Interview with RWTH Economics Pro-Vice-Chancellor Prof. Günther Schuh I was at home here right away

Aachen is an ideal size of city – one where you really want to feel at home.

Prof. Schuh

  • Prof. Dr. Günther Schuh, born in Cologne
  • Pro-Vice-Chancellor, Business & Industrial Studies, at RWTH Aachen University
  • Director of WZL and Fraunhofer IPT

In very large cities one remains relatively anonymous and remote – at least as far as one’s contribution to society and one’s fellow man is concerned – and career-wise too, or so it is for a university lecturer at any rate.

Being a relatively large university in a medium-sized city gives us a certain image, and also a certain weight. When you make something good happen in the city, for the city, it gets noticed and that’s very rewarding.

People who want to get involved are really very welcome in the various groupings and identities, so much so that you feel well and truly challenged to consider: what can I contribute, where can I get some synergy going between my professional work and my social involvement?

In addition, Aachen’s offering of leisure pursuits is very extensive, and the amount of time that can get wasted in return for some big-city flair is very much scaled back here. Just compare it for a moment with our colleagues in Munich – there’s no one there that doesn’t spend at least half an hour – if not a whole hour – travelling to work in the morning. Munich Technical University is in Garching, 22 miles outside the city, and actually has almost nothing to do with Munich.

Here, though, we’re an integral part of the city in every respect – and indeed for that very reason, as a scientist or academic, you’re accepted as part of the furnishings with, well, affection. You’re immediately in contact with opinion makers and interesting characters from a variety of disciplines. On top of this comes what we call the Rhinelander’s cheery attitude to life which makes everything uncomplicated. That’s how I perceive it anyway.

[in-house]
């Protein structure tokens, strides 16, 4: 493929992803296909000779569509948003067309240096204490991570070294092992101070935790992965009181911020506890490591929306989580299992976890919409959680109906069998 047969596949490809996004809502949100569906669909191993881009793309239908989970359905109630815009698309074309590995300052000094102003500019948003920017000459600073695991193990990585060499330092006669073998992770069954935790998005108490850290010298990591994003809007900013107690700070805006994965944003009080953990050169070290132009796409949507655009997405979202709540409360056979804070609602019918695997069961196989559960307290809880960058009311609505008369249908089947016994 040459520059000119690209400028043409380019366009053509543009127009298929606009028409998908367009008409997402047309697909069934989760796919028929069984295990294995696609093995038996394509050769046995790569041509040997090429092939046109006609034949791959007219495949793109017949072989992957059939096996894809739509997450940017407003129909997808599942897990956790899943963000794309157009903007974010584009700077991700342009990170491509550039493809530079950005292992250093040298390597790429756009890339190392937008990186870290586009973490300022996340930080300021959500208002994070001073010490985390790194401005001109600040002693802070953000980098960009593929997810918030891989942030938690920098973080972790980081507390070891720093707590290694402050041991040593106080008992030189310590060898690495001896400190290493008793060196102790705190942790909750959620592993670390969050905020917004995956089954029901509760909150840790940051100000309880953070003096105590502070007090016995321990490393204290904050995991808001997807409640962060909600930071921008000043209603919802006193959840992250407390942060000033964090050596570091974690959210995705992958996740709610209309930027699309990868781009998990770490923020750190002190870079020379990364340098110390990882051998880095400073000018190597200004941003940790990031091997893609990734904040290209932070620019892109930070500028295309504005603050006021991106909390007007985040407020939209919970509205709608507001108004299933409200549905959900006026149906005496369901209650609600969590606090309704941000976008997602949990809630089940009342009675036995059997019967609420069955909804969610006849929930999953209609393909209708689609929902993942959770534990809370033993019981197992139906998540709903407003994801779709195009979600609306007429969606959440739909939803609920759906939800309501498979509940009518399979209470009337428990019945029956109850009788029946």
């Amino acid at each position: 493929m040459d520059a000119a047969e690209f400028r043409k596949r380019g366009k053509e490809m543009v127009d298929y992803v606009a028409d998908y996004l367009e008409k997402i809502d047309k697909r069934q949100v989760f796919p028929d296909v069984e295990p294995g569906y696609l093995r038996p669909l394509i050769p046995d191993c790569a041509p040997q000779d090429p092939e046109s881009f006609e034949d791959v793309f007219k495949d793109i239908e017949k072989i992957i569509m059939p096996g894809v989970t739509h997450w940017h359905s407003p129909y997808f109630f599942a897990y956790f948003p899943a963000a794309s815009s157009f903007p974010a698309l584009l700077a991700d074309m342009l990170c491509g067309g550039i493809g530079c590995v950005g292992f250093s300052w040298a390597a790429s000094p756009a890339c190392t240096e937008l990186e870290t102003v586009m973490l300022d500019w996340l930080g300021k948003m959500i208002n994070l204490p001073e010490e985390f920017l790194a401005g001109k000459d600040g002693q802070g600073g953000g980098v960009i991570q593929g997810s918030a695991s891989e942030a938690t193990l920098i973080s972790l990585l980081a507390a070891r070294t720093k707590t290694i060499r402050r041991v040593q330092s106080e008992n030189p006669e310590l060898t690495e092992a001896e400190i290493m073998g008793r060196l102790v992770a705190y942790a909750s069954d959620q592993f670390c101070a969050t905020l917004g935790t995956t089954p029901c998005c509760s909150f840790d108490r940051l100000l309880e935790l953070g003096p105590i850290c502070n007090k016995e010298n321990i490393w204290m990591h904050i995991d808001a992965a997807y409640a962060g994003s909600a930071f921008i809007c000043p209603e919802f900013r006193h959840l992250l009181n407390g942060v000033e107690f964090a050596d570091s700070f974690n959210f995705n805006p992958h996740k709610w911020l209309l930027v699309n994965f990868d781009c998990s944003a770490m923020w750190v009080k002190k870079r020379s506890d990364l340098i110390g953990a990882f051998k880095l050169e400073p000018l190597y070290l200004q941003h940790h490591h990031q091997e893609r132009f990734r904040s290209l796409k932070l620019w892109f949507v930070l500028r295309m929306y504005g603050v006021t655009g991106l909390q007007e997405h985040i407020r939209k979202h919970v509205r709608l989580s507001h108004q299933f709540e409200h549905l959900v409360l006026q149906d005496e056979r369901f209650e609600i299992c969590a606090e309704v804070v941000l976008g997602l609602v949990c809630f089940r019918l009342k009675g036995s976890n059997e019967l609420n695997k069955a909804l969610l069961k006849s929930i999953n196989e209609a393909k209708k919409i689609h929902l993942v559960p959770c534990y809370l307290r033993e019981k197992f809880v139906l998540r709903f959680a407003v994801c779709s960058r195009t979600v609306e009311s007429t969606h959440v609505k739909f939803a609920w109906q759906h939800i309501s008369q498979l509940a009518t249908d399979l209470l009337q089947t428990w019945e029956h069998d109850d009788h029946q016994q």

That sort of thing’s in easy walking distance

I really enjoy the leisure activities on offer here, all the stuff you can get up to in and around Aachen. I mean not just amateur flying at Merzbrück, but motor cycle trips to the Eifel Hills or the Parkstad over the border in Limburg too.

Just take the Aachen City Woods, for example, or the times we’ve had with our children ice-skating on the pond near the forest stadium – fantastic. The lake was full of people skating and playing ice-hockey, etc. My wife and I with our little children – it was a scene straight from a picture-book. And that’s the sort of thing Aachen offers you within easy reach, on foot.

My Aachen highlights

  • Merzbrück Airfield
  • Carolus-Thermen Baths
  • The Old Quarter
  • The Aachen City Woods

To get some city-centre feeling takes seven minutes from where I live. Nine minutes takes me to the university, and full leisure surroundings are a mere five minutes away.
It may seem like a shameless plug, but if my children – who really love a walk through the city centre – have their way, the first port of call is Mayer’s bookshop, a.k.a. “Mayersche Buchhandlung” where my four-year-old son makes a bee-line for the roundabout and then trundles off with my seven-year-old daughter to the children’s section. We spend between one and two hours there.

My wife and I are big fans of the Carolus-Thermen baths – another favourite place we go to fairly often.

We’re always meeting people

When the two of you work and have small children, you’ve got to have time when you can talk – just the two of you. We head for the city centre – perhaps not every Friday, but almost. We go to the theatre, the cinema, a restaurant, the Carolus-Thermen, etc. The nice thing about this is that now we nearly always bump into someone we know. That’s wonderful. Maybe you get the same thing in Munich, once you’ve got your “in” places, but in Aachen it comes with a real “family” feeling. My wife is from Aachen originally, and because I loved St Gallen so much – the place we used to live – she was concerned that maybe I wouldn’t feel quite as at home here, but it’s been really easy for me to accept Aachen as my home town with a sense of belonging one can also transmit to others. I think we’ve got a lot to offer in that regard.

My tips for international scientists:

  • Take an open approach to contacts in the world of politics and society
  • Exploit the fact that you can walk everywhere – go exploring!
  • Get involved in city life and cultural activities on offer
  • Make use of all the leisure options available

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